Corn Nutrition Facts

Calories in Corn and Their Health Benefits

Corn on the cob on the barbecue
Deasy Buwana/EyeEm/Getty Images.

Sweet corn, believe it or not, is actually a whole grain—it's a type of grass that is often referred to as a starchy vegetable because of its carbohydrate content. You will often hear whole corn being referred to as a vegetable, whereas ground corn is referred to as a grain.

Sweet corn is indicative of summer, which is its peak season, most often served as a staple food at barbecues and outdoor cookouts.

Although corn contains carbohydrates, it is good for you. In fact, corn is rich in vitamin C, magnesium, B vitamins and carotenoids, such as leutin and zeaxanthin. Corn contains very little fat, less than 1 gram per serving (without toppings), and is a good source of fiber, clocking in around 3 grams per half cup.

Sweet Corn Nutrition Facts
Serving Size 1 small ear, yields (5-1/2" to 6-1/2" long)
Per Serving% Daily Value*
Calories 85 
Calories from Fat 9 
Total Fat 1g2%
Saturated Fat 0.2g1%
Polyunsaturated Fat 0.5g 
Monounsaturated Fat 0.3g 
Cholesterol 0mg0%
Sodium 0mg0%
Potassium 163.24mg5%
Carbohydrates 18.67g6%
Dietary Fiber 2.1g9%
Sugars 4.04g 
Protein 3.03g 
Vitamin A 4% · Vitamin C 8%
Calcium 0% · Iron 2%
*Based on a 2,000 calorie diet

You can fit corn into your meal plan by watching your portion. One small ear of corn contains about 85 calories and 19 grams of carbohydrate, whereas one large ear of corn may have double the amount of carbohydrates and calories.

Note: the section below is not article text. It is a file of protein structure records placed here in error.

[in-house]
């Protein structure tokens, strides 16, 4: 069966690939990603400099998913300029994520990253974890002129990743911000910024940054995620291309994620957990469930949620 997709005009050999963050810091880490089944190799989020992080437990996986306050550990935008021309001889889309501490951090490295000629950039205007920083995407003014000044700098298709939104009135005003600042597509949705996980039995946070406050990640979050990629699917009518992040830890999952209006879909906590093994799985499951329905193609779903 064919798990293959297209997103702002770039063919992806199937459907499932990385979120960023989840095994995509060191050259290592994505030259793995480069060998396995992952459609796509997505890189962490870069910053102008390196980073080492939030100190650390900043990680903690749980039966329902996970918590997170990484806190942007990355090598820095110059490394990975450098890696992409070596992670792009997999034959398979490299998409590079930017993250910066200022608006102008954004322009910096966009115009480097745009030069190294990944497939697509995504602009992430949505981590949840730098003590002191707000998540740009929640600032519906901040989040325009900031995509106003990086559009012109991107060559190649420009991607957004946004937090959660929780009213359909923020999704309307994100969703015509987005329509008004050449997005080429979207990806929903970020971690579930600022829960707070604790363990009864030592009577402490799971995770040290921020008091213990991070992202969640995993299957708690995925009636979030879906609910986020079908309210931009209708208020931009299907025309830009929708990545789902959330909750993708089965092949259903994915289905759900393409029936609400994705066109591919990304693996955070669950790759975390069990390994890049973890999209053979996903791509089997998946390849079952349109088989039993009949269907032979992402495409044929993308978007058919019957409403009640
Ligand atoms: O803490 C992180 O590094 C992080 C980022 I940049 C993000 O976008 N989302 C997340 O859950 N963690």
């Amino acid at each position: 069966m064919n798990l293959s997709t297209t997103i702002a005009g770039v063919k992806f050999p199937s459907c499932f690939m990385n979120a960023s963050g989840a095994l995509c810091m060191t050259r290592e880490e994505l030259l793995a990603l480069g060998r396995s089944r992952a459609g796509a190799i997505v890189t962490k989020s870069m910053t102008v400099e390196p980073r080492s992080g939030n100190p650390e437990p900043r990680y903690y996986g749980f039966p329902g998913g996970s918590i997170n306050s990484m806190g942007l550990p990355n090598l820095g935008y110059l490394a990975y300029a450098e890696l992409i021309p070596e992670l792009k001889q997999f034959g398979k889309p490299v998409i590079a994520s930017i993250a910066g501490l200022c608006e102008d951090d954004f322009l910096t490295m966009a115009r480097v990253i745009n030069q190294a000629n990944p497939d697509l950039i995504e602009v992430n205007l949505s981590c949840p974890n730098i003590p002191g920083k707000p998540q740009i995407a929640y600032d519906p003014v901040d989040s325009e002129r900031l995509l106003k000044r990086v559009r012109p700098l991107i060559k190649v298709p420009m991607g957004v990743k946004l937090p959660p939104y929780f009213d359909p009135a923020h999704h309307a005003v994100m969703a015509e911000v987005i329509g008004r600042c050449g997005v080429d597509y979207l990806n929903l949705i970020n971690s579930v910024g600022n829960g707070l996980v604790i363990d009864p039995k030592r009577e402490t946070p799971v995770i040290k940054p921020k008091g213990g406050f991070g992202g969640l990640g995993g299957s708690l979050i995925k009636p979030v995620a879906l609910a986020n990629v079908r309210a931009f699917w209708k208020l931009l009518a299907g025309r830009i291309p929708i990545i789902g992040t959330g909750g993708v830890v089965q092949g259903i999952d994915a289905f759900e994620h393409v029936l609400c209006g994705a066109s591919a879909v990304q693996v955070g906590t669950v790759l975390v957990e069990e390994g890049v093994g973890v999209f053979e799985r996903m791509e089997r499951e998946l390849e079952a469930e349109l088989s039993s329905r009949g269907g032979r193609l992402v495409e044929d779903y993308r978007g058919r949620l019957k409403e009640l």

Therefore, if you are eating whole corn stick to a small to medium sized ear. If you are eating corn kernels, aim to keep your portion to about a half cup serving. If you are not eating any other starch at your meal, eat one cup instead.

Health Benefits of Corn 

Corn is a good source of fiber, containing about 3 grams in a half cup serving.

Diets high in fiber can help to lower cholesterol and regulate blood sugar and weight control.

In addition corn is a good source of vitamin C, magnesium, B vitamins, and carotenoids lutein and zeaxanthin. Vitamin C is important in cell repair, boosting immunity and has anti-aging properties, whereas, B vitamins are important in energy metabolism. Magnesium is important in nerve conduction and muscle contraction. Carotenoids, lutein and zeaxanthin, have been shown to have antioxidative properties and are important in eye health.